Rated 3 out of 5 by from Utterly Perplexing So much about this book was confusing, yet absolutely enticing, I couldn't put it down. I found the relationship betwen Daisy and Edmund strange and at points, just plain wrong. Over all though, recommend this, it opens up alot of questions and interesting discussions. An incredible success and astonishingly so for a first book.
Date published: 2007-01-24
Rated 5 out of 5 by from Best Book This book really shows what you go through in reality. A very unusual but amazing twist. It shows how you sometimes have to start all over from scratch. I strongly recommend this book to mature children.
Date published: 2007-01-15
Rated out of 5 by from IndigoKids Recommends: Experts' Favourites Part love story, part story of survival, this is a chilling account of what could quite easily take place in the blink of an eye in our present time. How I Live Now leaves you feeling unsettled and uncomfortable but it is a very compelling read. This is an award-winning book, having won both the Michael L. Printz Award and the Guardian Children's Fiction Prize.
Date published: 2006-11-13
Rated 5 out of 5 by from Pleasant surprise! I really loved this book. I normally don't read teen/youth fiction, but I picked this book up because the short write up on the back looked very interesting. I'm certianly glad that I did! Meg Rosoff did a wonderful job with this story. I loved the characters; I was charmed from the very start and I felt deeply for each of them as situations arose. I would recommend this book to adults (in, fact I have!), as well as teens. The terrorism plot is very relevant to everyone in this day and age.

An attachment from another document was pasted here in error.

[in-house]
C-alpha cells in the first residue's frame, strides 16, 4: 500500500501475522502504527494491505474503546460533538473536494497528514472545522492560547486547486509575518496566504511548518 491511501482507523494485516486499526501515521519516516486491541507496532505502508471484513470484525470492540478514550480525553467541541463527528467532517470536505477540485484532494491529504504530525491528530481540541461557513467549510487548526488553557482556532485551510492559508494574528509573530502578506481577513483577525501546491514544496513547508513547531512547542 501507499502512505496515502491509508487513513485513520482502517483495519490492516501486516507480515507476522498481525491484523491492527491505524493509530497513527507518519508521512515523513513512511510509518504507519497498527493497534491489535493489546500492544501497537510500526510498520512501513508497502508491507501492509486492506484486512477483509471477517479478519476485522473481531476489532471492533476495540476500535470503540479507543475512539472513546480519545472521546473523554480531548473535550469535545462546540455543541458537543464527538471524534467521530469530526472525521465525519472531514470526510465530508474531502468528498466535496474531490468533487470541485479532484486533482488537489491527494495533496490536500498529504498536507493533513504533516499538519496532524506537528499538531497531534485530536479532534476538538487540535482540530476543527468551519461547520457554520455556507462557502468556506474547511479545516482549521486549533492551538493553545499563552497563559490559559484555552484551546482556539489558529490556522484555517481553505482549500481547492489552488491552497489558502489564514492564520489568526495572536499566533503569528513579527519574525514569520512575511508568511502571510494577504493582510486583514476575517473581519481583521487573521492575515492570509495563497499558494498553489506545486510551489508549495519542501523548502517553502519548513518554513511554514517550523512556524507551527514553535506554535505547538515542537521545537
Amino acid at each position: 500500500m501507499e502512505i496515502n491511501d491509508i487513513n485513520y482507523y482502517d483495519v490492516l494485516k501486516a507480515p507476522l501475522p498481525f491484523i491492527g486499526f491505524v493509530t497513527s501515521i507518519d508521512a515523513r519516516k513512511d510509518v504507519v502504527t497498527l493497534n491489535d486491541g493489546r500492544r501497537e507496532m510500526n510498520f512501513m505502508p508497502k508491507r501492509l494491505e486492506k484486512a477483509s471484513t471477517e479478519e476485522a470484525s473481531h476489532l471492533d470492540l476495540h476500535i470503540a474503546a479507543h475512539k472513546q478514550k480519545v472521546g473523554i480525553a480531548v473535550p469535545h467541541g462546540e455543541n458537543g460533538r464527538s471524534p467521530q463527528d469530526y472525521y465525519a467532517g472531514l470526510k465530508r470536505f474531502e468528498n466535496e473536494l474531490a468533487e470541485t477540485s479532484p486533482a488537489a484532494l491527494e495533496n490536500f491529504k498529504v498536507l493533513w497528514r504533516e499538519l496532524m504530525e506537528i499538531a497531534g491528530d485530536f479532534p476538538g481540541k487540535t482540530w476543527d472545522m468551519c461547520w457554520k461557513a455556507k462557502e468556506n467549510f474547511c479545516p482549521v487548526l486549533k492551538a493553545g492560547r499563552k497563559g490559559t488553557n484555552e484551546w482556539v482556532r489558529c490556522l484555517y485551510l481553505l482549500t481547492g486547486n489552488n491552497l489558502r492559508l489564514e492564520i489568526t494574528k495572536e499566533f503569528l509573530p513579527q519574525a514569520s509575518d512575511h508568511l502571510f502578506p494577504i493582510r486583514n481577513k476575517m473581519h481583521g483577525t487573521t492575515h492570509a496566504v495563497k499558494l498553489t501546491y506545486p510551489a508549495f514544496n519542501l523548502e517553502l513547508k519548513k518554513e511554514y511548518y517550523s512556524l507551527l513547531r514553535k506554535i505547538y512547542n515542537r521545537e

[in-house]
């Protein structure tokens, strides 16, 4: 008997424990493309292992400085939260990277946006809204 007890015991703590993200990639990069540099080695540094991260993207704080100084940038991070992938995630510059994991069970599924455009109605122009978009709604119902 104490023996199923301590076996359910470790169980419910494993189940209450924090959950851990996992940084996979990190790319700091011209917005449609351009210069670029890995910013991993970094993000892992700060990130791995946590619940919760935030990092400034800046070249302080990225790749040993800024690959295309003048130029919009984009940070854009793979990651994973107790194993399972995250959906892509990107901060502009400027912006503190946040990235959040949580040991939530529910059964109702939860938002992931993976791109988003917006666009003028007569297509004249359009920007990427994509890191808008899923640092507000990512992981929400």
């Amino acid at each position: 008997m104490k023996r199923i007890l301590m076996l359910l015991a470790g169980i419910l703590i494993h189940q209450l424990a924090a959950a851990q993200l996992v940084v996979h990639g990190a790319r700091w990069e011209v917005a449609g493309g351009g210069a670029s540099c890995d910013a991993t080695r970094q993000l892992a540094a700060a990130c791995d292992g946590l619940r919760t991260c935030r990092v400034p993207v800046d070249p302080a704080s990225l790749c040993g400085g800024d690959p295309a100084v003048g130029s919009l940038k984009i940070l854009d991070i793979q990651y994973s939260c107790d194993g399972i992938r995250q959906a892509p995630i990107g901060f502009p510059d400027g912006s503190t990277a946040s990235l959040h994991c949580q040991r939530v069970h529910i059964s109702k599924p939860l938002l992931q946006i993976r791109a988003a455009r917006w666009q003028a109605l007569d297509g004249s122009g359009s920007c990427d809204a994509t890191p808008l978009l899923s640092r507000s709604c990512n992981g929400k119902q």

Date published: 2006-10-24
Rated 4 out of 5 by from how we live now Meg Rosoff has struck gold with her original first book How I Live Now. The novel offers a snappy, fresh look at all the complexities of being a teenager in a dystopia that is to near in the future for comfort. It is a war story. A love story. A coming-of-age story. And it is all told in the voice of a witty and sarcastic 15-year-old. The prose is crackling and intelligent, and the plot, rather than consisting of curvy, meandering lines, is composed of sharp and direct angles. This book captures Meg Rosoff's complex views on terrorism, as well as a dire warning concerning the path the world is taking.
Date published: 2006-08-11

Extra Content

Read from the Book